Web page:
Germany reopens to American travelers on June 20



gGood news for American travelers who want to spend their summer relaxing on the banks of the Rhine: from June 20, Germany will allow unlimited access to American residents, regardless of their vaccination status.

The move follows a broader recommendation from the Council of the European Union, which on June 18 added the United States to its list of countries approved for entry. Despite the suggestion of the governing body, each EU member state has the final say on what exactly their requirements are and will be for travelers entering their borders. In an effort to save the summer tourist season, Spain, France, Denmark, Portugal and Greece have also opened up to American travelers in recent weeks.

According to german government, prior to departure, travelers from the United States to Germany must provide a negative COVID-19 test result, proof of recovery from COVID-19, or proof of vaccination. PCR and rapid tests are accepted, although the requirements are slightly different for each: the PCR test must be taken “no more than 72 hours before entering Germany; the rapid antigen test, not more than 48 hours. There is also fine print for proof of vaccination: to be eligible, there must be at least 14 days since the last dose of vaccine was administered, and proof of vaccination must be a physical copy. (A digital photo of a card will be not to be accepted.) A 10-day quarantine, which was previously mandatory for American travelers arriving in Germany, will no longer be required.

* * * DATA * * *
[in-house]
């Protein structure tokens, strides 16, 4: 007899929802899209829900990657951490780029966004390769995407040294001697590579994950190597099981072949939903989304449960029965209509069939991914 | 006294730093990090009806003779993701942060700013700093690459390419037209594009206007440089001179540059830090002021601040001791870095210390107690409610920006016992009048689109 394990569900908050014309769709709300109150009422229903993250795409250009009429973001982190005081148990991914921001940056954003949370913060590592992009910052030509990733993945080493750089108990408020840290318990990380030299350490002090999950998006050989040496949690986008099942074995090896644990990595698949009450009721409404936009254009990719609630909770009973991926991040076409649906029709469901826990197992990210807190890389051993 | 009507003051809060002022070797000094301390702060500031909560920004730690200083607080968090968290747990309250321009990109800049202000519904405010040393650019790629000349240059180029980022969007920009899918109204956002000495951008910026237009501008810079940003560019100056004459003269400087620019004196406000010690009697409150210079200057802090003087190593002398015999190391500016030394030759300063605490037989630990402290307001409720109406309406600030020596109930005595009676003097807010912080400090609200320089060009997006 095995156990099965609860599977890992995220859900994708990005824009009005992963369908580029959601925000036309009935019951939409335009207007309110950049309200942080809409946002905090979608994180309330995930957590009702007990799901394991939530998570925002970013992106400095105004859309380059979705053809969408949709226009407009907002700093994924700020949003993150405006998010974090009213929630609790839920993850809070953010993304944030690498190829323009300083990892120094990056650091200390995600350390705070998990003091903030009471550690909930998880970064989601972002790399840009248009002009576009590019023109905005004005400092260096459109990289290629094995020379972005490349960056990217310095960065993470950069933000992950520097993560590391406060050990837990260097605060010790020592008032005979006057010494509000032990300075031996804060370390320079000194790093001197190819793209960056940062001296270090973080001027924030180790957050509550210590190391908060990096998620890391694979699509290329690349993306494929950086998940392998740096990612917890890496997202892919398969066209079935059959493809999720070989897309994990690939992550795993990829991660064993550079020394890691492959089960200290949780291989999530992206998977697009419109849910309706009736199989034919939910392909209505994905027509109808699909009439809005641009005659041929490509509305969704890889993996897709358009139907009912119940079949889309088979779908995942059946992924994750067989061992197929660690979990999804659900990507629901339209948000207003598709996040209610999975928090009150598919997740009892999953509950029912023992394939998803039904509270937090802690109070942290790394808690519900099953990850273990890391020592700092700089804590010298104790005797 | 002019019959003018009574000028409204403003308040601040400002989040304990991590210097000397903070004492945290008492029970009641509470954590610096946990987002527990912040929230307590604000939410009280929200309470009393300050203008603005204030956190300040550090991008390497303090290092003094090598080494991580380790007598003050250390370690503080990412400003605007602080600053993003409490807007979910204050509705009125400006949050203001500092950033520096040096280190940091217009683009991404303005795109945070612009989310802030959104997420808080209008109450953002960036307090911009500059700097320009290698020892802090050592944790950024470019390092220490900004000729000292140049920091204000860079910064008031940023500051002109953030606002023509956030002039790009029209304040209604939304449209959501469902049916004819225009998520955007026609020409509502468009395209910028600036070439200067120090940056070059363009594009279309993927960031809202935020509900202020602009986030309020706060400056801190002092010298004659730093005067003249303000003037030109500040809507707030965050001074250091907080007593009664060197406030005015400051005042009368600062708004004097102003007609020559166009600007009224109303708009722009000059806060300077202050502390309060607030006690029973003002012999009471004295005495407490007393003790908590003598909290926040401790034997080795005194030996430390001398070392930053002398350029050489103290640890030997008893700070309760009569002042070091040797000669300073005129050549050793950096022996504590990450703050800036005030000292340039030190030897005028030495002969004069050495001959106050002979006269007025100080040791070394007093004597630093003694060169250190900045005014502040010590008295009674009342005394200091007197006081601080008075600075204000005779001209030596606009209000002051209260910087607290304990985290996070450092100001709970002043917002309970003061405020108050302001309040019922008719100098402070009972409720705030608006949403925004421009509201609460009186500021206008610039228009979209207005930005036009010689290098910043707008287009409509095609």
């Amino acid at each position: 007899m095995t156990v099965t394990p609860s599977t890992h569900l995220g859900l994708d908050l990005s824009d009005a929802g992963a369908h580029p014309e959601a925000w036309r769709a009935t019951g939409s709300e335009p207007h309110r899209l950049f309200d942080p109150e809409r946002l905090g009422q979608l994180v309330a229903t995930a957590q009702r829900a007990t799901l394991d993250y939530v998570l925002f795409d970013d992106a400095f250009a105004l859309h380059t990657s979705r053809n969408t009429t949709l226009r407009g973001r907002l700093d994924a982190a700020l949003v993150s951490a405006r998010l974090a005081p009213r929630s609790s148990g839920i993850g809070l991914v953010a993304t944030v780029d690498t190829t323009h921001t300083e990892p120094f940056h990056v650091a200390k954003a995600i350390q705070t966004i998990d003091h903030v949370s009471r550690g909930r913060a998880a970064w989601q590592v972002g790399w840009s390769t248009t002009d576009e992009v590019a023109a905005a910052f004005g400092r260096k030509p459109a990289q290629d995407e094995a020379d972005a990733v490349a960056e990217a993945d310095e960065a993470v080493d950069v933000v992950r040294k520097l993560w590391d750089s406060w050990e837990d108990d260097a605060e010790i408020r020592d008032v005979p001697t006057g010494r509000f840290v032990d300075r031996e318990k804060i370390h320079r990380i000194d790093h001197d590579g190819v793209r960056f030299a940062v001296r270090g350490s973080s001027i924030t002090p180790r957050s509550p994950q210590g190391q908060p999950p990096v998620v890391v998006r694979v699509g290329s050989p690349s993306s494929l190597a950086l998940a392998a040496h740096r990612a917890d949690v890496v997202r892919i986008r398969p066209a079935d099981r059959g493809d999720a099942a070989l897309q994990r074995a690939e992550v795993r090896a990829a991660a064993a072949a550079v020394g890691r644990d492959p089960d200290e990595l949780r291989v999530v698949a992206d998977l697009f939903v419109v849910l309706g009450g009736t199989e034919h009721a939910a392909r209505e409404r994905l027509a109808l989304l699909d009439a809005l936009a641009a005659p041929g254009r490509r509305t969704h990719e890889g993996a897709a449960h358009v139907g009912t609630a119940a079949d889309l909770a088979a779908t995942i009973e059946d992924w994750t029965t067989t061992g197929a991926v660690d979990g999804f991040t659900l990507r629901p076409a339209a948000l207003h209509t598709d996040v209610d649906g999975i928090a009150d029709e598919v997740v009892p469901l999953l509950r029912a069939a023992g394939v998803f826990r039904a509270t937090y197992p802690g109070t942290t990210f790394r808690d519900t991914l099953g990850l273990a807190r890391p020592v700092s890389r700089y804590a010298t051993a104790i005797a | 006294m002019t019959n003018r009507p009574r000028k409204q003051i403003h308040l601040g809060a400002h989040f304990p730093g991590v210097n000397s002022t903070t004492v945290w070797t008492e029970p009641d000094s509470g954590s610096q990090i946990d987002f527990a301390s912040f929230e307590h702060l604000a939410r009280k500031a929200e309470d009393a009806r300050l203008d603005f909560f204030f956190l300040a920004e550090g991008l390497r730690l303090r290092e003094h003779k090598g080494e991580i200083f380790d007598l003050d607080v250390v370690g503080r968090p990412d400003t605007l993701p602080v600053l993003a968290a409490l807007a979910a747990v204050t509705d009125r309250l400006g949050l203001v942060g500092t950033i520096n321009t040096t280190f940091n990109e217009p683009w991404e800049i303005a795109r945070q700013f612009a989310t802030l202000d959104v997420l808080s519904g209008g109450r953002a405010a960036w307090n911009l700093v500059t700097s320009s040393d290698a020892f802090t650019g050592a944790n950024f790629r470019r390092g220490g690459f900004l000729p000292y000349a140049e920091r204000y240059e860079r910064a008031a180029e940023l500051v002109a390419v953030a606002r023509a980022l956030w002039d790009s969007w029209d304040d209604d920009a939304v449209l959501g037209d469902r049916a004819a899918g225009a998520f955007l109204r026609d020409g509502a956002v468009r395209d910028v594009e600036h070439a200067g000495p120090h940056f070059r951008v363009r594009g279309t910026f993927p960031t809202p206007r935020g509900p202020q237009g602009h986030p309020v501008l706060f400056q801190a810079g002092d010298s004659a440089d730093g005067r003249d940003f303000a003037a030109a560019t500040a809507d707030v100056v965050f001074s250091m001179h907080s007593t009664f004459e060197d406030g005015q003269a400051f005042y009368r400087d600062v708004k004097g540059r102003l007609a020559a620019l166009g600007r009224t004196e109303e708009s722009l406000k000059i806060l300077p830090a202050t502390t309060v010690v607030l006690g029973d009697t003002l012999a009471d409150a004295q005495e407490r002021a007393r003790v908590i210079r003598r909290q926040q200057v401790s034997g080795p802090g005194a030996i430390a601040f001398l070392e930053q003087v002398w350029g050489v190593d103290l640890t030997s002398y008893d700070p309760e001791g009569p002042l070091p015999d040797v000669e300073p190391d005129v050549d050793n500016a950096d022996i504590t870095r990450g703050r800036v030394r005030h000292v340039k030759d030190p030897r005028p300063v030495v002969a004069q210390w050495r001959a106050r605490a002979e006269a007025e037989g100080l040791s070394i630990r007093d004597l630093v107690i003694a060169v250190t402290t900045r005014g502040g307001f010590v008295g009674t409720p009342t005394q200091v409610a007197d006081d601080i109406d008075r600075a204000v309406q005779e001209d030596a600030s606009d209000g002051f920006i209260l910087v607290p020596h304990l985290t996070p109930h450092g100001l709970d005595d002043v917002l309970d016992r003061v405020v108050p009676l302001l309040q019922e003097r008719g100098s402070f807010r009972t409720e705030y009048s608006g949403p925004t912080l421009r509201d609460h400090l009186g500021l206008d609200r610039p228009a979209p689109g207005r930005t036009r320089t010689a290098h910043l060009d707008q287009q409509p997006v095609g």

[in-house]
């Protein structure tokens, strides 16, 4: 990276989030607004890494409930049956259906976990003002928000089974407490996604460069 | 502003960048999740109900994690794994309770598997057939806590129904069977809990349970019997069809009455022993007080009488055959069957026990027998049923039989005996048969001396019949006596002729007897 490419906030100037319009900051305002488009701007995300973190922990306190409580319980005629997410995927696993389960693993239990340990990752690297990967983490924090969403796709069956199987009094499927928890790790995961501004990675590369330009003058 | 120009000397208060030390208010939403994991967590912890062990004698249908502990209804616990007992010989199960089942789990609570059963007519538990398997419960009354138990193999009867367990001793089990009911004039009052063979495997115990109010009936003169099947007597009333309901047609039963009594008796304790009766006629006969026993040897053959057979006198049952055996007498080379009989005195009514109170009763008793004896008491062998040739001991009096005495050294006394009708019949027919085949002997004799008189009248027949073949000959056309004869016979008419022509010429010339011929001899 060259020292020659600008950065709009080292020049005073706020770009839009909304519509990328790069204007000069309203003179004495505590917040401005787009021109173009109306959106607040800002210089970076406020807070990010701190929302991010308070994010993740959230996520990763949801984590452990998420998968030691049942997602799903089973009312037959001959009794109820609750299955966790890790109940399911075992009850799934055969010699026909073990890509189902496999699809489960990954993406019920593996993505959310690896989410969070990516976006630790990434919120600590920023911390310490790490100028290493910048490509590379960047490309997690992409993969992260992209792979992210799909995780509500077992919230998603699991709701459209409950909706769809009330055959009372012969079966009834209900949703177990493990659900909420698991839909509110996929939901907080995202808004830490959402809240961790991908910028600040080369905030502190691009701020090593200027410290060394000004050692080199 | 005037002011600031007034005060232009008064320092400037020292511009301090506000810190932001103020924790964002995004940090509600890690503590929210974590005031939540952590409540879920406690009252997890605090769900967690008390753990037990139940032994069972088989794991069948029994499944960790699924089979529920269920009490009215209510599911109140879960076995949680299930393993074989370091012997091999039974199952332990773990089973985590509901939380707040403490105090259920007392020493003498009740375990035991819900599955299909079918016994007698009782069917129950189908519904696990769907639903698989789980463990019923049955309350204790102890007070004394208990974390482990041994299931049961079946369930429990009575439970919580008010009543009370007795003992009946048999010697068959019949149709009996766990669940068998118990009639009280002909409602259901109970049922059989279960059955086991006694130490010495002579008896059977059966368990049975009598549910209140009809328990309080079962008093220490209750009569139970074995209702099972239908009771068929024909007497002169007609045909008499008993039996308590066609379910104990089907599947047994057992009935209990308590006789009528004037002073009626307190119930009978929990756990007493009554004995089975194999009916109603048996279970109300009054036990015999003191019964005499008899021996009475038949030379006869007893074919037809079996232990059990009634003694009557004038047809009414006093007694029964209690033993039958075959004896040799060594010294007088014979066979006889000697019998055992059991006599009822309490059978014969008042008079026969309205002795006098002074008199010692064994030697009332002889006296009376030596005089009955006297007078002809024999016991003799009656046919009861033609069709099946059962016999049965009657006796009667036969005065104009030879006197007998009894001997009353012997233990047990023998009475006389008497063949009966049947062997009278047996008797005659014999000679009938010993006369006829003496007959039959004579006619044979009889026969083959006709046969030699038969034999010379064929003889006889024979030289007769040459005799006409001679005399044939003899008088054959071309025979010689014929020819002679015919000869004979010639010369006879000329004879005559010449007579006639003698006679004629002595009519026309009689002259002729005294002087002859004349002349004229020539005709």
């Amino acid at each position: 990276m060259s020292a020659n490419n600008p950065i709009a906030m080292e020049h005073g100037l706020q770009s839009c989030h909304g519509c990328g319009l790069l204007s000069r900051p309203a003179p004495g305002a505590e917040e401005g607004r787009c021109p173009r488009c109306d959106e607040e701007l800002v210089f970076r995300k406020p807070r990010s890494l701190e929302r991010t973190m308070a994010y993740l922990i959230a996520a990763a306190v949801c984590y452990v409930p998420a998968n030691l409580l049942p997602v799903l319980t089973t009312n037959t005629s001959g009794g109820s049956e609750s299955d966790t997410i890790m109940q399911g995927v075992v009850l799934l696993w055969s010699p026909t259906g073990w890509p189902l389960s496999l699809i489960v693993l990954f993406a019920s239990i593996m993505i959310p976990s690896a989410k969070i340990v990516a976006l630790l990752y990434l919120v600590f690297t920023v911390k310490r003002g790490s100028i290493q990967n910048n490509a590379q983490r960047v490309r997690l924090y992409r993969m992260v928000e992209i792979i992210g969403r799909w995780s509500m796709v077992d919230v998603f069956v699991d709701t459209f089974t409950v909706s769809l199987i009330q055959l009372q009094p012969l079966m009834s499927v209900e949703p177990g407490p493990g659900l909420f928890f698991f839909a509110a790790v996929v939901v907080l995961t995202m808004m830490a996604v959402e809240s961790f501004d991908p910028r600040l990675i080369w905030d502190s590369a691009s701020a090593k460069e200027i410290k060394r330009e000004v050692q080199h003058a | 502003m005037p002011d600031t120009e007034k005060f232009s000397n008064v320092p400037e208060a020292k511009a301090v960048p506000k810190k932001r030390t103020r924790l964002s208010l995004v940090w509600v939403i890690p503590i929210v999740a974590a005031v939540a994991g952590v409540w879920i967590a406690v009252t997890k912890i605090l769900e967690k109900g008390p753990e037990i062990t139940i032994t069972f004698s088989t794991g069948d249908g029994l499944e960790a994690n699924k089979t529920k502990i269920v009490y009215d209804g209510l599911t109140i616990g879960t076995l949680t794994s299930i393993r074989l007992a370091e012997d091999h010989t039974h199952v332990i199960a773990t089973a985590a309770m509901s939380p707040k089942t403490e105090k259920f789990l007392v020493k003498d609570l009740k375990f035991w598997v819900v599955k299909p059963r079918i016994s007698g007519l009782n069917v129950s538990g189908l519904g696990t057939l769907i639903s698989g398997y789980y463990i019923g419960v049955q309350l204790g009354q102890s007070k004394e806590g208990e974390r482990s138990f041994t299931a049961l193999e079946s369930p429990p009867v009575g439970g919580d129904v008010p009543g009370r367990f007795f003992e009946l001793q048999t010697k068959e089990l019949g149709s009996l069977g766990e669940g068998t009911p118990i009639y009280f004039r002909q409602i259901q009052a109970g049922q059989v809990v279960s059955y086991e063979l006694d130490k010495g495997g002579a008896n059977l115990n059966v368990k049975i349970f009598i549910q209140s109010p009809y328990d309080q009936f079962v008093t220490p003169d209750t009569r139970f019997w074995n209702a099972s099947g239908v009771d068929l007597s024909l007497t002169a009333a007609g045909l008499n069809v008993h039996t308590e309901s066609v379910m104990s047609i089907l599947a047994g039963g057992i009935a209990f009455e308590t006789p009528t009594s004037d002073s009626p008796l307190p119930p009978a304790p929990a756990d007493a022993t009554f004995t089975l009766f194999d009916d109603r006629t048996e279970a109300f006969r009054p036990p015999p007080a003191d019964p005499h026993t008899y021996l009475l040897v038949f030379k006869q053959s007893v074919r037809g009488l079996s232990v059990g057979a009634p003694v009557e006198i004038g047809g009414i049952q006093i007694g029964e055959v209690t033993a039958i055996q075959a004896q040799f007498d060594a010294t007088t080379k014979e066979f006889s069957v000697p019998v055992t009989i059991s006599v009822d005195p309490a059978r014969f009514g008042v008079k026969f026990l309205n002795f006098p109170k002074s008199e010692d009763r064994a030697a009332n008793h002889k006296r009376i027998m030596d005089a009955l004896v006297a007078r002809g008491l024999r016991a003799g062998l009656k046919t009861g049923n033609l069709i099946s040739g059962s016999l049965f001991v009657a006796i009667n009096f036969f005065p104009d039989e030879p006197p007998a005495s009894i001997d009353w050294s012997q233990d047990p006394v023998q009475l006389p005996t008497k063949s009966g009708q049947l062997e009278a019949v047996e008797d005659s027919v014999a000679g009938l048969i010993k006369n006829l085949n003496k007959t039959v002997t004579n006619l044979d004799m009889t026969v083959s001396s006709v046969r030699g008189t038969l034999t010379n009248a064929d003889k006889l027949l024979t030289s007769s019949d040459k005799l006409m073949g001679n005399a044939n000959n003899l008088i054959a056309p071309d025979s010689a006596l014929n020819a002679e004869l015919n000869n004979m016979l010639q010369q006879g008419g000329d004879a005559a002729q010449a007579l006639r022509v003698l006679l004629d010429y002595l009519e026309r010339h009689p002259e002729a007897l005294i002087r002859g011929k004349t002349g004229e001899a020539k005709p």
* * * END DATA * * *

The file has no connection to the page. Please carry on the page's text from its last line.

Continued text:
Travelers who have stayed in “risk areas” 10 days before arriving in Germany must also provide proof of a negative COVID-19 test and complete a form digital registration form it requires information on where they traveled and for how long. The form will be checked by airlines and border control. A 10-day quarantine on arrival is also required; if travelers have previously spent time in a “variant of concern” area, they are required to self-quarantine for 14 hours. (That said, Germany does allow these travelers to end home quarantine earlier by submitting a certificate of recovery, vaccination certificate proof of a negative test result. online). The current list of risk areas in the country can be viewed here.

Over the past month, Germany recorded 111,772 new cases of COVID, down from its record high of 690,608 in December 2020, per Johns Hopkins University. So far, the country has fully immunized 24,657,569 people, or about 30 percent of its population. Although the government has made it mandatory to wear face masks in public spaces since January 2020, some German states have started to relax their guidelines due to falling infection rates, for example Local.

>> Next: Ireland to open to vaccinated travelers on July 19


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